When Gov. Roy Cooper announced his proposed budget in May, there was $10 million allocated to each of the three venues. An earlier version of the budget proposed a total of $45 million.
However, state legislators tweaked the budget — again —leaving the Rock $9 million, and dropping the allocations to $13 million for Charlotte and $18 million for North Wilkesboro — both of which are owned by Speedway Motorsports Inc. SMI also owned Rockngham from 2004-2007.
Although the total was $1 million less than anticipated, Vice President of Operations Justin Jones told the RO that the speedway crew is grateful for any help to bring the Rock back to its former glory.
The funding will actually go directly to the counties that the speedways call home.
Richmond County Finance Director Cary Garner told the RO earlier this week that the funds would have to be used in accordance with state and federal guidelines.
In addition to the water and sewer extension, Garner said the funds could also be used for a pedestrian bridge over U.S. 1 connecting the speedway to Rockingham Dragway.
The bridge was included in the governor’s 2019 budget proposal, which would have provided $8 million for infrastructure improvements.
The funding was a topic of discussion Tuesday on Sirius XM Speedway on Sirius XM NASCAR Radio, hosted by Dave Moody.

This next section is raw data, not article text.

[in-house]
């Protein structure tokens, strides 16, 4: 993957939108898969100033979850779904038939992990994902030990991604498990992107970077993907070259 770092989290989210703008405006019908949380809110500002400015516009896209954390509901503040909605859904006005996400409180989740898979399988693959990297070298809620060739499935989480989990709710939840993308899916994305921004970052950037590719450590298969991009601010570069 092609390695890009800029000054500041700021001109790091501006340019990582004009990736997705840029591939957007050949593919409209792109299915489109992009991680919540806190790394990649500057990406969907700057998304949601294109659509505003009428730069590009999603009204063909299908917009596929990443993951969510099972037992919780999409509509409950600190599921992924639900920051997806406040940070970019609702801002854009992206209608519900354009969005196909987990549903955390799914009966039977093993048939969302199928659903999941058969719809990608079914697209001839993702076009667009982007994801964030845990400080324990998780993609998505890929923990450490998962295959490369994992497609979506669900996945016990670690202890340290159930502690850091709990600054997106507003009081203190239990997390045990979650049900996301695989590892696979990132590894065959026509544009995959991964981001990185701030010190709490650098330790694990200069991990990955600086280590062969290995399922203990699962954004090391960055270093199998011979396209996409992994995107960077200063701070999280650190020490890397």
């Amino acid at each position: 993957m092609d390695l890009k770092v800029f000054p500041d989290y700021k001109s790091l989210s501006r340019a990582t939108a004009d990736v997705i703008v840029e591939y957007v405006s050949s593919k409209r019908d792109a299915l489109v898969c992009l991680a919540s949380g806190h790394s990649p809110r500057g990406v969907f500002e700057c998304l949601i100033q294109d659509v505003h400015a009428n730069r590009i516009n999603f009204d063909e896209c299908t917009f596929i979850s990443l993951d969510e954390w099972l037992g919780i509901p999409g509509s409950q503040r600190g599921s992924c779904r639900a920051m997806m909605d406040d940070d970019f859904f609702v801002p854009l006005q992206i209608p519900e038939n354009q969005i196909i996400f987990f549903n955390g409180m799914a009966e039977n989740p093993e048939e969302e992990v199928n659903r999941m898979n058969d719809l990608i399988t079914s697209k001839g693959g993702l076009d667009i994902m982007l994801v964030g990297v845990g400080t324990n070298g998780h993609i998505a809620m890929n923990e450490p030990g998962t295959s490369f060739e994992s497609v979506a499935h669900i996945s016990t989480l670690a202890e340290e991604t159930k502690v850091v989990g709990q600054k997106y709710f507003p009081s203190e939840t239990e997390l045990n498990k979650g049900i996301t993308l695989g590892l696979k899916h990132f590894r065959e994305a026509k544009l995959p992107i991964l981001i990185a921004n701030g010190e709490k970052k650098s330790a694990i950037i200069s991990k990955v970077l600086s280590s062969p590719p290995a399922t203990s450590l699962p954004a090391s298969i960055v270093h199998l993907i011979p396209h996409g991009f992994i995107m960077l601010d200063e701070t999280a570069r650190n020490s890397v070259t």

Throughout the afternoon and evening show, Moody continuously expressed his support of the budget item, saying it was about time motorsports received attention from the state considering how much the industry contributes to the economy each year and “virtually every single team” and team employee living — and paying taxes — in North Carolina.
Most of the callers also supported the measure.
Moody said that although water and sewer may not be “glamorous projects,” they are still needed.
He also said that, regardless of how much funding the track receives, the only way to make it work is for the fans to show up.
“Lip service ain’t gonna cut it,” Moody said.
This year, Rockingham Speedway has held more than 15 motorsports events, including nine put on by MB Drift, which has its final event of the season Nov. 20.
Jones said that many of the organizers that came to the track this year will be returning in 2022, including Motorsport 4the Masses, Seat Time Racing School, the National Auto Sport Sport Association and Monster Truckz.